Wednesday, September 26, 2007

Bayer Bails On the NYSE, Cites U.S. Regulations

Relieving itself of the pain of high regulation fees in the U.S., German aspirin maker Bayer left the New York Stock Exchange today. Bayer says leaving the NYSE will save more than $20 million in listing fees and accounting costs.

Bayer joins British Airways and 32 other foreign companies that have delisted from the New York Stock Exchange this year. Nine other foreign companies have announced they plan to do so as well this year. Another 20 foreign firms said this year they plan to leave the Nasdaq or have done so already.

One reason is cost. The NYSE listing fee for most foreign companies is $38,000 a year. But fees needed to comply with Sarbanes-Oxley rules and convert books to meet U.S. accounting standards can add millions of dollars in costs.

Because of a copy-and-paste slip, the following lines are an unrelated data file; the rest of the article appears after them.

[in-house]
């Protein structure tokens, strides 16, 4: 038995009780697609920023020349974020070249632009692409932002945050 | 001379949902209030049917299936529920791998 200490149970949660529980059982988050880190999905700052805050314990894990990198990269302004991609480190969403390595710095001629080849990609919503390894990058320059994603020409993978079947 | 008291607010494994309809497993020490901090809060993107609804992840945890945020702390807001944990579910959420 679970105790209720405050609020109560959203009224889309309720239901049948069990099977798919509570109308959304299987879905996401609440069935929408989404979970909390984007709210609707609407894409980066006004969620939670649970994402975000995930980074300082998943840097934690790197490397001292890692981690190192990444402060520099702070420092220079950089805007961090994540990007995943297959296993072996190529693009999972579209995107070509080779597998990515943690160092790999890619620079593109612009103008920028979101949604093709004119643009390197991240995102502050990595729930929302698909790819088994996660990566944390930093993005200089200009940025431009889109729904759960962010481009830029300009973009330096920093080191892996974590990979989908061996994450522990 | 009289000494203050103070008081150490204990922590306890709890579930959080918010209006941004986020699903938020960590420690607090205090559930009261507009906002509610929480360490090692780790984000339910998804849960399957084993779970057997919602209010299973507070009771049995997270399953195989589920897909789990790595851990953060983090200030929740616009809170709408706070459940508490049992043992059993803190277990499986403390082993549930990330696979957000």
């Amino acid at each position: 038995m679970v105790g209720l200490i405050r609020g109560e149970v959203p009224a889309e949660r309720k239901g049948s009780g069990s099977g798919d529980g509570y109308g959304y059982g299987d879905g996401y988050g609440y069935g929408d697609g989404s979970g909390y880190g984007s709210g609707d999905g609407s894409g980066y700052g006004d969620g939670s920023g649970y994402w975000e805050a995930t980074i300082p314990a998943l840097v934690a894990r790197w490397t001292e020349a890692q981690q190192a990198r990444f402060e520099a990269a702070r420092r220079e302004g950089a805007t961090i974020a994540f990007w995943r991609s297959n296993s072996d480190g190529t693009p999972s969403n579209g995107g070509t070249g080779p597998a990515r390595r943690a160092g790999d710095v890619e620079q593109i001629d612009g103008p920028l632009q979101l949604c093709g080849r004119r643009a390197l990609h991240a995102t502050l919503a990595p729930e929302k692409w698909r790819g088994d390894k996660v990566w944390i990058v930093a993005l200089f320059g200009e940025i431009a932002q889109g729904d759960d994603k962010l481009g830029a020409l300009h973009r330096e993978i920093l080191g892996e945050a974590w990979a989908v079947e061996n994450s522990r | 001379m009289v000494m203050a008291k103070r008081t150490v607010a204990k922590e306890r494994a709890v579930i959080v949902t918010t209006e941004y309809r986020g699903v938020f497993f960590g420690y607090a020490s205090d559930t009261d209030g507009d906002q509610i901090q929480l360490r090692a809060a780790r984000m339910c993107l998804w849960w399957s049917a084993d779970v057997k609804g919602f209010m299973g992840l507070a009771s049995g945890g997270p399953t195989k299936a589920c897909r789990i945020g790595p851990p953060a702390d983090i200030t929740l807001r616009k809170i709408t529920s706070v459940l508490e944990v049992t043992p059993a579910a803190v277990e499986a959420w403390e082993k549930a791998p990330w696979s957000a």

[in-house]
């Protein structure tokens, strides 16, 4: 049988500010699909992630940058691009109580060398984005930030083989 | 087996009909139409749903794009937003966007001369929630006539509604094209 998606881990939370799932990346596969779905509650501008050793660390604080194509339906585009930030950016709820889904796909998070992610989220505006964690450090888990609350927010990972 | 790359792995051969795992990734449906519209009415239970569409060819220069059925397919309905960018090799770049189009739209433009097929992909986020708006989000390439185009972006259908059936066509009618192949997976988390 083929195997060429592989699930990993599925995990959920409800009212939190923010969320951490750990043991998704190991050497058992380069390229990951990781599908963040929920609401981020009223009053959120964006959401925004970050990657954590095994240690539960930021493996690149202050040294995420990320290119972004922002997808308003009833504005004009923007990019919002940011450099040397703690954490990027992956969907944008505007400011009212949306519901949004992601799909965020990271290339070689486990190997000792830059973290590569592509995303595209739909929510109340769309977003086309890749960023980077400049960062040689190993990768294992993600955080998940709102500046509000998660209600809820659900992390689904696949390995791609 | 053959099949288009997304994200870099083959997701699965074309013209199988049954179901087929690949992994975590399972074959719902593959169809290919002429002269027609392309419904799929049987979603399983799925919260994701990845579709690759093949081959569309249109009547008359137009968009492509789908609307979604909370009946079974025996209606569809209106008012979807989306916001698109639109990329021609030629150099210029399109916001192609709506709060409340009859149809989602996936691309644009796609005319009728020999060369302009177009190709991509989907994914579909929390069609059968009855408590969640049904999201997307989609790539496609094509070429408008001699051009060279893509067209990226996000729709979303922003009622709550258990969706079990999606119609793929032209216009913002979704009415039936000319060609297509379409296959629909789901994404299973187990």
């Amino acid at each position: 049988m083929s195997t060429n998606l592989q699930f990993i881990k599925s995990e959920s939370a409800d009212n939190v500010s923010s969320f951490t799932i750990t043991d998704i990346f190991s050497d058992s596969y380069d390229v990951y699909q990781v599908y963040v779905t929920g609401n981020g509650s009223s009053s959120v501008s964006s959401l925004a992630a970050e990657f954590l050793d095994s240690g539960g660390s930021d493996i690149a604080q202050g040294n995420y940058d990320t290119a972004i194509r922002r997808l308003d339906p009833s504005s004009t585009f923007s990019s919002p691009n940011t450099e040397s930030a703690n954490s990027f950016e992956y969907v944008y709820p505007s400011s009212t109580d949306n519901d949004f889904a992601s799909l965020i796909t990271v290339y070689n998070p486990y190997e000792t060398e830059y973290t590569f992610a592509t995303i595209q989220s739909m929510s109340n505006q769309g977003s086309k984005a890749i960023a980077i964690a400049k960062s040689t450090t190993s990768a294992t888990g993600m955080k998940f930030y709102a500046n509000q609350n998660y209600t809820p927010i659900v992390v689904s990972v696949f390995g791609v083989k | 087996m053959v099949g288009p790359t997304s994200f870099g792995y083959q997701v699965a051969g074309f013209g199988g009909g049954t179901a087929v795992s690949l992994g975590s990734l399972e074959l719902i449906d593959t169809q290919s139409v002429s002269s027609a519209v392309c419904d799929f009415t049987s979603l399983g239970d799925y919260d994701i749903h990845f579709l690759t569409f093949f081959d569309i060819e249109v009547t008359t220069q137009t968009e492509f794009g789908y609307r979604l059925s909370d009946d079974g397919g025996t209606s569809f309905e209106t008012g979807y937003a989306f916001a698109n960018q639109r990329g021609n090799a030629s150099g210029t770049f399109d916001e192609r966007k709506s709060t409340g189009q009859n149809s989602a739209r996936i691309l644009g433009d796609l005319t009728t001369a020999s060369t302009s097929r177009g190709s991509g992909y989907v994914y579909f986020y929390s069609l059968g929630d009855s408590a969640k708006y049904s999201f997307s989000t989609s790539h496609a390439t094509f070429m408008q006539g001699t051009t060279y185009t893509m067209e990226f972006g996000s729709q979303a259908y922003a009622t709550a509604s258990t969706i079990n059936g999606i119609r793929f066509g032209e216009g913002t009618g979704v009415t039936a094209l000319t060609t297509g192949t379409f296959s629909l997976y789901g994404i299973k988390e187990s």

Expect the exodus to continue,
a global market expert says. "You will see more (foreign companies) delisting from U.S. markets," she says. "I'm hearing everyone in Europe discussing it."

Bottom Line: If you tax or regulate something, you get less of it.

3 Comments:

At 9/27/2007 2:17 PM, Anonymous Anonymous said...

While Sarbox may have gone too far in its regulations, I thing that the likes of Enron and Worldcom displayed the fact that there is such a thing as too little regulation as well.

 
At 9/28/2007 9:24 AM, Blogger juandos said...

"I thing[k] that the likes of Enron and Worldcom displayed the fact that there is such a thing as too little regulation as well"...

Well you might sing a different tune if the company you work for gets tired of shouldering the expense of Sarbox and pull up stakes and heads to an off-shore facility...

 
At 11/07/2007 1:50 AM, Anonymous Anonymous said...

Bayer's move sounds like typical of its continuing search for direction.

 

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